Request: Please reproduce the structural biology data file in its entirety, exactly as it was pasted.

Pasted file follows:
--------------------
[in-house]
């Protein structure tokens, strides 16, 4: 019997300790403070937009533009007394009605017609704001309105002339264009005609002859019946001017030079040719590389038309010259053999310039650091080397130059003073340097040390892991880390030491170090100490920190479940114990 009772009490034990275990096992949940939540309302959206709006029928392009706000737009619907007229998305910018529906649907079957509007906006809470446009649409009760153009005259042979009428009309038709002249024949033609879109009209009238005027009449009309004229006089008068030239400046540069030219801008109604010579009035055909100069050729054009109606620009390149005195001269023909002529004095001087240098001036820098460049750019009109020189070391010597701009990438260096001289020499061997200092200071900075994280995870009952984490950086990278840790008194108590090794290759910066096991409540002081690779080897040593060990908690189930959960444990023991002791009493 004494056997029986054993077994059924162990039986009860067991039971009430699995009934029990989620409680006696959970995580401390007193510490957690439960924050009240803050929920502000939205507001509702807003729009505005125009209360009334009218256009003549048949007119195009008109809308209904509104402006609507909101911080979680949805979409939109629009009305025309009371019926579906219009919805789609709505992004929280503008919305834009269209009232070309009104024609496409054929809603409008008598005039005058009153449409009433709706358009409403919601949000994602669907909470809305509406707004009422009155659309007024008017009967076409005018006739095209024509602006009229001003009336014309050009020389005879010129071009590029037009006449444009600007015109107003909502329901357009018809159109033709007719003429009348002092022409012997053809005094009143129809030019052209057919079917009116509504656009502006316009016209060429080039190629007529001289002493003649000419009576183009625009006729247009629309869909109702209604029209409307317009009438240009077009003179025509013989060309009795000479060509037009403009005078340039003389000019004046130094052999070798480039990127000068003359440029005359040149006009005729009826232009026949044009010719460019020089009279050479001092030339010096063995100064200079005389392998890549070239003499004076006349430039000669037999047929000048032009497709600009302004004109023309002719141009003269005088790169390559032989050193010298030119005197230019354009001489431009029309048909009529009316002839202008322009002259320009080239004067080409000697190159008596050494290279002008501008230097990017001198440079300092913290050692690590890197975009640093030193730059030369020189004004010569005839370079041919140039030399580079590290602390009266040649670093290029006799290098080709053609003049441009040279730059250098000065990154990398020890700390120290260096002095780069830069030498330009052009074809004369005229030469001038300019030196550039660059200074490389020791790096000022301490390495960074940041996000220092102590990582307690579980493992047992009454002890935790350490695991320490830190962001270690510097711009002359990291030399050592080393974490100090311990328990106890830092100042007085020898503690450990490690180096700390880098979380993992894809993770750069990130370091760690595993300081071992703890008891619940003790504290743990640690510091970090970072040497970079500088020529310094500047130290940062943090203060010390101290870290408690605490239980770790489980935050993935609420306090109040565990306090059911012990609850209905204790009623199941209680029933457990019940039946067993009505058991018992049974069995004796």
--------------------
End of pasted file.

[in-house]
């Protein structure tokens, strides 16, 4: 019997300790403070937009533009007394009605017609704001309105002339264009005609002859019946001017030079040719590389038309010259053999310039650091080397130059003073340097040390892991880390030491170090100490920190479940114990 009772009490034990275990096992949940939540309302959206709006029928392009706000737009619907007229998305910018529906649907079957509007906006809470446009649409009760153009005259042979009428009309038709002249024949033609879109009209009238005027009449009309004229006089008068030239400046540069030219801008109604010579009035055909100069050729054009109606620009390149005195001269023909002529004095001087240098001036820098460049750019009109020189070391010597701009990438260096001289020499061997200092200071900075994280995870009952984490950086990278840790008194108590090794290759910066096991409540002081690779080897040593060990908690189930959960444990023991002791009493 004494056997029986054993077994059924162990039986009860067991039971009430699995009934029990989620409680006696959970995580401390007193510490957690439960924050009240803050929920502000939205507001509702807003729009505005125009209360009334009218256009003549048949007119195009008109809308209904509104402006609507909101911080979680949805979409939109629009009305025309009371019926579906219009919805789609709505992004929280503008919305834009269209009232070309009104024609496409054929809603409008008598005039005058009153449409009433709706358009409403919601949000994602669907909470809305509406707004009422009155659309007024008017009967076409005018006739095209024509602006009229001003009336014309050009020389005879010129071009590029037009006449444009600007015109107003909502329901357009018809159109033709007719003429009348002092022409012997053809005094009143129809030019052209057919079917009116509504656009502006316009016209060429080039190629007529001289002493003649000419009576183009625009006729247009629309869909109702209604029209409307317009009438240009077009003179025509013989060309009795000479060509037009403009005078340039003389000019004046130094052999070798480039990127000068003359440029005359040149006009005729009826232009026949044009010719460019020089009279050479001092030339010096063995100064200079005389392998890549070239003499004076006349430039000669037999047929000048032009497709600009302004004109023309002719141009003269005088790169390559032989050193010298030119005197230019354009001489431009029309048909009529009316002839202008322009002259320009080239004067080409000697190159008596050494290279002008501008230097990017001198440079300092913290050692690590890197975009640093030193730059030369020189004004010569005839370079041919140039030399580079590290602390009266040649670093290029006799290098080709053609003049441009040279730059250098000065990154990398020890700390120290260096002095780069830069030498330009052009074809004369005229030469001038300019030196550039660059200074490389020791790096000022301490390495960074940041996000220092102590990582307690579980493992047992009454002890935790350490695991320490830190962001270690510097711009002359990291030399050592080393974490100090311990328990106890830092100042007085020898503690450990490690180096700390880098979380993992894809993770750069990130370091760690595993300081071992703890008891619940003790504290743990640690510091970090970072040497970079500088020529310094500047130290940062943090203060010390101290870290408690605490239980770790489980935050993935609420306090109040565990306090059911012990609850209905204790009623199941209680029933457990019940039946067993009505058991018992049974069995004796």